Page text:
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Practice of cupping (Hijama) and the risk of bloodborne infections

      To the Editor:
      Hijama is a type of wet cupping that is frequently practiced in many Muslim countries. This technique involves using a cup to pull the skin into traction, which results in a laceration of the skin with drawing of blood into the cup. Similar forms of cupping and bloodletting are also sometimes employed in traditional Chinese medicine and other systems of alternative medicine. However, very little evidence is available to justify the use of this technique as a method of treatment. A systematic review evaluating the efficacy of cupping as a method of treatment concluded that no high-quality evidence exists regarding the use of cupping as a method of treatment, except for treating pain.
      • Lee M.S.
      • Kim J.
      • Ernst E.
      Is cupping an effective treatment? An overview of systematic reviews.
      Even for the treatment of pain, most randomized trials conducted to date are of poor quality and possess severe methodologic flaws.
      • Kim J.
      • Lee M.S.
      • Lee D.
      • Boddy K.
      • Ernst E.
      Cupping for treating pain: a systematic review.
      At the other end of the spectrum, a growing body of evidence suggests that the practice of Hijama carries a significant risk of bloodborne infections, including HIV, hepatitis B, and hepatitis C infections. A meta-analysis of 357 clinical studies concluded that Hijama was a definitive risk factor for transmission of hepatitis C infection (pooled odds ratio, 1.5).
      • El-Ghitany E.M.
      • Wahab M.A.
      • Wahab E.W.A.
      • Hassouna S.
      • Farghaly A.G.
      A comprehensive hepatitis C virus risk factors meta-analysis (1989-2013); Do they differ in Egypt?.
      Another study based on 24,948 cases of hepatitis C infection reported in Saudi Arabia—a country where Hijama is routinely practiced—revealed that Hijama was the mode of transmission in a substantial proportion of patients.
      • Madani T.A.
      Hepatitis C virus infections reported in Saudi Arabia over 11 years of surveillance.
      A growing body of evidence has also implicated Hijama in the transmission of HIV and hepatitis B infections.
      Despite the lack of evidence supporting the efficacy of Hijama and the demonstrated risk of transmission of bloodborne pathogens, this technique continues to be practiced widely in several parts of the world.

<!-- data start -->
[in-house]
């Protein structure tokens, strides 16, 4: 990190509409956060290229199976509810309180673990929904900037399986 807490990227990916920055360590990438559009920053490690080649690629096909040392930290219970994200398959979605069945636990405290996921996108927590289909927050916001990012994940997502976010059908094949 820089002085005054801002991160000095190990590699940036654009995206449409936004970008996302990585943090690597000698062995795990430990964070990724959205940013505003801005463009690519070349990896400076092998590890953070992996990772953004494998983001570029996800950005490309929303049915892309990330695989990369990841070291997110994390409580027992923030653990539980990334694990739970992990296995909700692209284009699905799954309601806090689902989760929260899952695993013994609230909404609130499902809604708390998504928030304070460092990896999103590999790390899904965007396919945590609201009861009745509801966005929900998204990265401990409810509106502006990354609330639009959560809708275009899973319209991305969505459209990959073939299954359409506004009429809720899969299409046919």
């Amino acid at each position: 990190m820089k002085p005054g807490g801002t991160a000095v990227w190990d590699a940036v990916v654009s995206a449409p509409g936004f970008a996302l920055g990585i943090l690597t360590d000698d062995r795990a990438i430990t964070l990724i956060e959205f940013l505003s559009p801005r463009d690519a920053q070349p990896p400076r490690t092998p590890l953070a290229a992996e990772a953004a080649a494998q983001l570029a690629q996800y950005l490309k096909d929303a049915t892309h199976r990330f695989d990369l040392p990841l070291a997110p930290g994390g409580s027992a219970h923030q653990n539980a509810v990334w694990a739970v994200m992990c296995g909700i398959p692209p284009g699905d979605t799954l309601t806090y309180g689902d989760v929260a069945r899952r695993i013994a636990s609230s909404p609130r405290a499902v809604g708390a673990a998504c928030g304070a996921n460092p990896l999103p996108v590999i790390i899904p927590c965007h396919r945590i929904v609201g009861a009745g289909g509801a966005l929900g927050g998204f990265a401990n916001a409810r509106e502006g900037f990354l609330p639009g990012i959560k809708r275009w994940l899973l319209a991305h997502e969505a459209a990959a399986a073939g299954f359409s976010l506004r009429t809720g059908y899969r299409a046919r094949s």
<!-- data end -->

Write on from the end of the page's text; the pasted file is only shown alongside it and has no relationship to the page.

• Jan M.M.
      • Basamh M.S.
      • Bahassan O.M.
      • Jamal-Allail A.A.
      The use of complementary and alternative therapies in Western Saudi Arabia.
      Even worse is the fact that the risks posed by this technique have received virtually no attention by the general public or mass media. This may be attributable to complex religious, cultural, and social influences in regions where Hijama is routinely practiced. Health care professionals in such regions can play a key role in raising awareness regarding the risks posed by Hijama. At the same time, it is imperative for public health authorities to enforce regulations to ensure that people choosing Hijama as a method of treatment are fully aware of the health hazards posed by it.

      References

        • Lee M.S.
        • Kim J.
        • Ernst E.
        Is cupping an effective treatment? An overview of systematic reviews.
        J Acupunct Meridian Stud. 2011; 4: 1-4
        • Kim J.
        • Lee M.S.
        • Lee D.
        • Boddy K.
        • Ernst E.
        Cupping for treating pain: a systematic review.
        Evid Based Complement Alternat Med. 2011; 2011: 467014
        • El-Ghitany E.M.
        • Wahab M.A.
        • Wahab E.W.A.
        • Hassouna S.
        • Farghaly A.G.
        A comprehensive hepatitis C virus risk factors meta-analysis (1989-2013); Do they differ in Egypt?.
        Liver Int. 2014; (Article in Press)
        • Madani T.A.
        Hepatitis C virus infections reported in Saudi Arabia over 11 years of surveillance.
        Ann Saudi Med. 2007; 27: 191-194
        • Jan M.M.
        • Basamh M.S.
        • Bahassan O.M.
        • Jamal-Allail A.A.
        The use of complementary and alternative therapies in Western Saudi Arabia.
        Saudi Med J. 2009; 30: 682-686